In October 1599, fortified by hopes from Lennox and Huntly, the Lowland settlers, with an armed force, set off to " plant " the Lewes. Unsheltered in the wild weather, they sickened and died. Leirmont of Balcomy was taken at sea and held prisoner by Murdoch Macleod; the curse of Andrew Melville, with whom he had quarrelled in St. Andrews, was thought to pursue " this jolly gentleman," who died in the Orkneys. But Murdoch was given up to the adventurers by his brother Neil Macleod, who allied himself with the Lowlanders. Murdoch was executed at St. Andrews, and the Lord of Kintail, a Mackenzie and a foe of the settlers, was imprisoned. He escaped, and continued to oppose the " planters."
James, in 1600, thought of visiting the Isles with a large array, but ships, money, men, and perhaps inclination, were deficient. The Highland historian, Dr. Gregory (one of the Gregarach), accuses James of cowardice, but we know how destitute he was of money in 1600. Nicholson (July 9) writes to Cecil about the king's poverty; the Convention in which Gowrie spoke refused supplies; and (July 22) Nicholson says that the expedition to the Isles was abandoned "on account of the great scarcity in the country." In June 1601 increased powers were given to Lennox and Huntly, but these powers were not used. In Skye, Macdonald of Sleat and Macleod were at feud; they were brothers-in-law, and Macdonald had repudiated Macleod's sister with insult, divorced her, and wedded a sister of Mackenzie of Kintail. Then began expeditions of murder and rapine through Skye, Harris, and the Long Island; the natives were driven to eat their horses and cats. Government interfered; Macdonald was to surrender to Argyll, Macleod to Huntly, and the clans were reconciled. The Lewes settlers now quarrelled with Neil Macleod, and had the worse of the strife; while Mackenzie of Kintail slipped on the settlers a chief who was the nephew of Neil, and had been a prisoner. Round this young Tormod the Celts rallied as the representative of the true Macleod dynasty, and they reduced the Lowland settlers to a capitulation. They kept two hostages, turned the other Lowlanders out, and secured a pardon, but the settlers did not observe the conditions, and the war was renewed, or rather was deferred, till 1603.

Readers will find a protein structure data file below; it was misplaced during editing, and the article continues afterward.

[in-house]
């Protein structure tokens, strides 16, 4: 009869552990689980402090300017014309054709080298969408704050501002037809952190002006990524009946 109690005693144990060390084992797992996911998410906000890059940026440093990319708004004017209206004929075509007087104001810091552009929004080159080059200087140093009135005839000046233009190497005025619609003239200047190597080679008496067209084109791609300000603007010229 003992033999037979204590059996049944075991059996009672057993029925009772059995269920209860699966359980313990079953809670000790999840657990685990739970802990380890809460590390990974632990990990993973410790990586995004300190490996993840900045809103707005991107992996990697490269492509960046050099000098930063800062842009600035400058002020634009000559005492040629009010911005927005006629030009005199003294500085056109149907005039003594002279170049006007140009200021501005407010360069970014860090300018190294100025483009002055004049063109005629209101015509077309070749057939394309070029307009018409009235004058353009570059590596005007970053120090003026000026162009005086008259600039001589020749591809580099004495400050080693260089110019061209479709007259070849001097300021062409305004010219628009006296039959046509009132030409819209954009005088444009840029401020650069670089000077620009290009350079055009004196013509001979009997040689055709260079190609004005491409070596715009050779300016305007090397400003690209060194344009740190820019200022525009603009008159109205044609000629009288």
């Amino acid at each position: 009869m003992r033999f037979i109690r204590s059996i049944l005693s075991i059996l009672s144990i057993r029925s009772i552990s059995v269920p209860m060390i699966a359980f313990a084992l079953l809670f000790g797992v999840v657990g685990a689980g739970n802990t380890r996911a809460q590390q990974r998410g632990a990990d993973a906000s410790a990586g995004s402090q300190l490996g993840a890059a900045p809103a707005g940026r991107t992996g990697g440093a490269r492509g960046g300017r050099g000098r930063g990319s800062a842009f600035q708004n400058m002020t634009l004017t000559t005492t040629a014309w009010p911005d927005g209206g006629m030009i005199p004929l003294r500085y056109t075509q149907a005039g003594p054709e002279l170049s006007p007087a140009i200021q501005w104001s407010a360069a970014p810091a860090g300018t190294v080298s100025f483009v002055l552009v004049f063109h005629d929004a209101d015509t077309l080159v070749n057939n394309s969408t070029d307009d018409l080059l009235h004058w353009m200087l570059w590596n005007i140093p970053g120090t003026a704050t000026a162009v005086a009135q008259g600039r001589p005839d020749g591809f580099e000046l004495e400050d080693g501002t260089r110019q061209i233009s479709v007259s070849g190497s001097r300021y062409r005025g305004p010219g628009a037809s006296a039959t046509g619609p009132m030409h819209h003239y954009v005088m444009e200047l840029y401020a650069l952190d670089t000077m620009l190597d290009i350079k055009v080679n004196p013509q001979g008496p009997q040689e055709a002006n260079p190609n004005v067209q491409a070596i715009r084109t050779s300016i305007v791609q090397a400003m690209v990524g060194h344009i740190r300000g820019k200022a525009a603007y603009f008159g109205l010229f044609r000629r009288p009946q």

The Glengarry Macdonalds now went to war with the Mackenzies, and young Glengarry was slain in a night surprise of his galley. By burning a church full of Mackenzies the Macdonalds avenged this disaster, Glengarry's piper strutting round the edifice playing a pibroch. The singular point is that there was any church to burn. But it is fair to add that Dr. Gregory could find "no public notice taken of such an enormity," so we may trust that the story (so unfavourable to Glengarry) is a Mackenzie myth. The Celtic excesses in West Ross and the Isles were nearly as remote, in effect, as now is a rising in Fiji. But the Macgregors, in the Lennox, were much nearer home. This unlucky clan seems to date its misfortunes from Bruce's forfeiture of the Macdougals. They were harried from one reservation to another, a fleeting race, the Children of the Mist. As Argyll " gave them wood and water " down to the days of Rob Roy, he was responsible for their behaviour. But just as a much later Argyll, " Red Ian of the Battles," found Rob Roy a useful spy and secret ally in 1715, so the Argyll of 1603 is accused of "hounding out " the Gregarach against Colquhoun of Luss. The Macgregors invaded the Lennox, it is said, by virtue of a commission from the king. The great fight, or slaughter, of Glenfruin occurred on February 7 or 8, 1603. On January 20, 1604, Macgregor of Glenstra was tried for his feat of arms. His idea, it is alleged, was to extirpate the Colquhouns and Buchanans, and he was aided by the Camerons, the Clananverich (not Clan Vourich, the Macphersons?), and "other broken men and sorners." The Glencoe Macdonalds appear to have been in the fray. The invaders wore coats of mail, and had muskets, bows, two-handed swords, and pole-axes. They entered Glenfruin, in Luss's territory, and slew, among others, " Tobias Smollet, bailie of Dumbarton," and bearer of the name made immortal by the author of " Peregrine Pickle." About a hundred and forty persons were slain, many of them as disarmed prisoners. The house of Luss was burned, and a very large creagh was driven. Nothing is said in the indictment about the massacre of a number of students or schoolboys who had made a trip to see the sport.